- Funnel marketing is an approach that markets to consumers from their first interaction with a brand until they become a paid customer and beyond.
- Funnel marketing is modeled after the marketing funnel, a concept that tells the company how it should market to consumers based on their position in the funnel itself. The notion of a customer embarking on a journey when interacting with a brand was first proposed by Elias St. Elmo Lewis in 1898.
- Funnel marketing typically considers three stages of a non-linear marketing funnel. These are top of the funnel (TOFU), middle of the funnel (MOFU), and bottom of the funnel (BOFU). Particular marketing strategies at each stage are adapted to the level of familiarity the consumer has with a brand.
What is funnel marketing?
Funnel marketing is an approach that markets to consumers from their first interaction with a brand until they become a paid customer and beyond.
At its core, funnel marketing encompasses a customer’s journey with a brand.
The approach, of course, is modeled after the marketing funnel, a concept that tells the company how it should market to consumers based on their position in the funnel itself. When used correctly, a brand can attract, engage, and convert prospects to drive sales, loyalty, brand awareness, and repeat purchases.
The notion that a customer progressed through various stages with a business was first proposed by Elias St. Elmo Lewis in 1898. Lewis’s model mapped a metaphorical journey from the minute a customer interacts with a brand to the point of action or purchase. However, it would be another 26 years before author William W. Townsend would associate Lewis’s interpretation with the notion of a funnel.
While Lewin’s model featured the four steps of awareness, interest, desire, and action (AIDA), many businesses today use a simplified but more relevant three-stage version. We will explain this in more detail in the next section.
Three-stage funnel marketing
In a theoretical sense, the marketing funnel is linear. Prospects start their journey at the top of the funnel and end it at the bottom where a conversion is made. In practice, however, most prospects move in and out of the funnel at will before they convert. Some others will make it to the bottom without converting and drop off the radar completely.
Let’s now look at the three stages of funnel marketing.
1 – Top of the funnel (TOFU)
At the top of the funnel, prospects become aware of a brand and interact with it for the first time. Since most will not know much about a product or service, this initial stage should focus on marketing that increases brand awareness.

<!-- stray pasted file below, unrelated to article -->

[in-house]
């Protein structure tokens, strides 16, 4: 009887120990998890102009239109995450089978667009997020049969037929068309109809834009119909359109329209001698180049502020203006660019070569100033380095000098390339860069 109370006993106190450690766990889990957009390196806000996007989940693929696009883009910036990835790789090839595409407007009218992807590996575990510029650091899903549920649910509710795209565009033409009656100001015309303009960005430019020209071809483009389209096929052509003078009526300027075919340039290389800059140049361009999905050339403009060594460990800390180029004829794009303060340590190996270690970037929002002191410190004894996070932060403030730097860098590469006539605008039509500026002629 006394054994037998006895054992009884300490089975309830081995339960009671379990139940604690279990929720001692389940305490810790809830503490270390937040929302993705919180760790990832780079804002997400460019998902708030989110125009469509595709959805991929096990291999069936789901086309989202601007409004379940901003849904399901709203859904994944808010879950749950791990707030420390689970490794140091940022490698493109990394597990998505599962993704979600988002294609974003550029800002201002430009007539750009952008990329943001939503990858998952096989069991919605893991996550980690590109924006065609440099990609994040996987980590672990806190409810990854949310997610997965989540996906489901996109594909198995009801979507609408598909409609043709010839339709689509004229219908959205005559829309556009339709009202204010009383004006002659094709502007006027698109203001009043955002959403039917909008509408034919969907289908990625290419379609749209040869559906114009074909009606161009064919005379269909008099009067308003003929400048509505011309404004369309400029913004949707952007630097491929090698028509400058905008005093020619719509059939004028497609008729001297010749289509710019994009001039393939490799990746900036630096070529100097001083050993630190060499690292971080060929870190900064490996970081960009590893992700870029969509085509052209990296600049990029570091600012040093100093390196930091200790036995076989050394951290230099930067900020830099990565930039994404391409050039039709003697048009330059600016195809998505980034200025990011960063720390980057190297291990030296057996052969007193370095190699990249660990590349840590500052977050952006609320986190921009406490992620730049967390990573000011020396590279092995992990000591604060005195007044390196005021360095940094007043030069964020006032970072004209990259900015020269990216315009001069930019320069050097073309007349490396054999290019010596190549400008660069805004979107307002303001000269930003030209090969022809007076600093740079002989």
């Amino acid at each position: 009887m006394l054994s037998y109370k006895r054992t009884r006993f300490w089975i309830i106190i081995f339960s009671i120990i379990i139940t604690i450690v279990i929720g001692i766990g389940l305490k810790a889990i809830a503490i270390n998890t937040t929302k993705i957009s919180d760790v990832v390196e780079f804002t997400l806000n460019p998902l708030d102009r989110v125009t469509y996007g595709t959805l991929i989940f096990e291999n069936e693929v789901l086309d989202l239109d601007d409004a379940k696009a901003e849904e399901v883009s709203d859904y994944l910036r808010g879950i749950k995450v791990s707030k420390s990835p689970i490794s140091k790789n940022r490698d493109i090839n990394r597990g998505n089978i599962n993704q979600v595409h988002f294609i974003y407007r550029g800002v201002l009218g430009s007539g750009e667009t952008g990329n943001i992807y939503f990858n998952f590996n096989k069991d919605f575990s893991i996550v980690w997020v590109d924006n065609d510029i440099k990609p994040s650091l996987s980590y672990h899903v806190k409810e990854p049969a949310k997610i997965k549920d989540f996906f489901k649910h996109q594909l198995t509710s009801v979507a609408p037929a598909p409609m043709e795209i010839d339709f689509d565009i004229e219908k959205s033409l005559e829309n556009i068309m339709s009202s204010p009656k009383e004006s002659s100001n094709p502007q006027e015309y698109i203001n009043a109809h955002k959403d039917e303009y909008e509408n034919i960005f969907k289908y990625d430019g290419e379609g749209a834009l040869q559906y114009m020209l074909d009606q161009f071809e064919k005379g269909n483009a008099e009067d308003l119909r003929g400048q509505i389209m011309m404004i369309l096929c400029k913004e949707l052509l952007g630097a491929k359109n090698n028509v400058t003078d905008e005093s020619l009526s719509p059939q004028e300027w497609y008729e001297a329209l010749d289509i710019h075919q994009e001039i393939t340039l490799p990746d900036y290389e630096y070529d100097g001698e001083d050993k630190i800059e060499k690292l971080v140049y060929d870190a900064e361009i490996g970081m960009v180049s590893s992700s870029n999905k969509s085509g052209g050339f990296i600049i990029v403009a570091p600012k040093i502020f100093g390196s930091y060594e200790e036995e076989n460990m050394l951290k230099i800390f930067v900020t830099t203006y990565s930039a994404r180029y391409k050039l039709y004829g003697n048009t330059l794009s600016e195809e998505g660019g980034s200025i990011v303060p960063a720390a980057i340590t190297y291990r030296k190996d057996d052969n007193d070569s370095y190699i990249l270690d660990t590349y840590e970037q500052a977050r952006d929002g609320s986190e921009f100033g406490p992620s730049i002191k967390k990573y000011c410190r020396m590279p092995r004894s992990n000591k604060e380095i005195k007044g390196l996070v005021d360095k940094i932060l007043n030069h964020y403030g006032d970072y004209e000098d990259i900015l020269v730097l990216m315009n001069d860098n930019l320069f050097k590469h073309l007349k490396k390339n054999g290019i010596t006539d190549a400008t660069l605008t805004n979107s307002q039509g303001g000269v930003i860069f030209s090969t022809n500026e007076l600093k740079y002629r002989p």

Here are some ways a marketing team can attract prospects:
- Share the company’s USP on social media.
- Run targeted, paid ads in podcasts or on social media, and
- Build a landing page that introduces the brand, product, or service.
2 – Middle of the funnel (MOFU)
A prospect reaches the MOFU only after they’ve made a meaningful interaction with a brand. What constitutes a meaningful interaction is open for discussion, but it may be that the consumer has subscribed to an email list or is following the brand on social media.
The second stage must focus on building trust with the prospect via further engagement. In other words:
- Invite the prospect to participate in a survey. This can be a good way to perform conversion rate optimization (CRO) and identify the drivers, barriers, and hooks individual encounters with a brand.
- Explain how a product or service solves a customer problem and adds value. Increasingly, brands are turning to white papers for this purpose.
- Share product comparisons, demonstrations, or relevant case studies.
3 – Bottom of the funnel (BOFU)
The BOFU is the last place a prospect visits before a conversion takes place. At this point, the business has done the hard work of attracting the attention of a prospect, building a relationship with them, and earning their trust.
The focus here is to convert the prospect. This can be done in the following ways:
- Offer a free trial or demonstration of the product or service.
- Write a guide for prospects who hold last-minute doubts, concerns, or any other factor that could hinder a conversion.
- Demonstrate social proof in the form of testimonies and reviews, and
- Segment the email list according to specific actions. For example, a unique email sequence could be sent to a prospect who abandons their cart.
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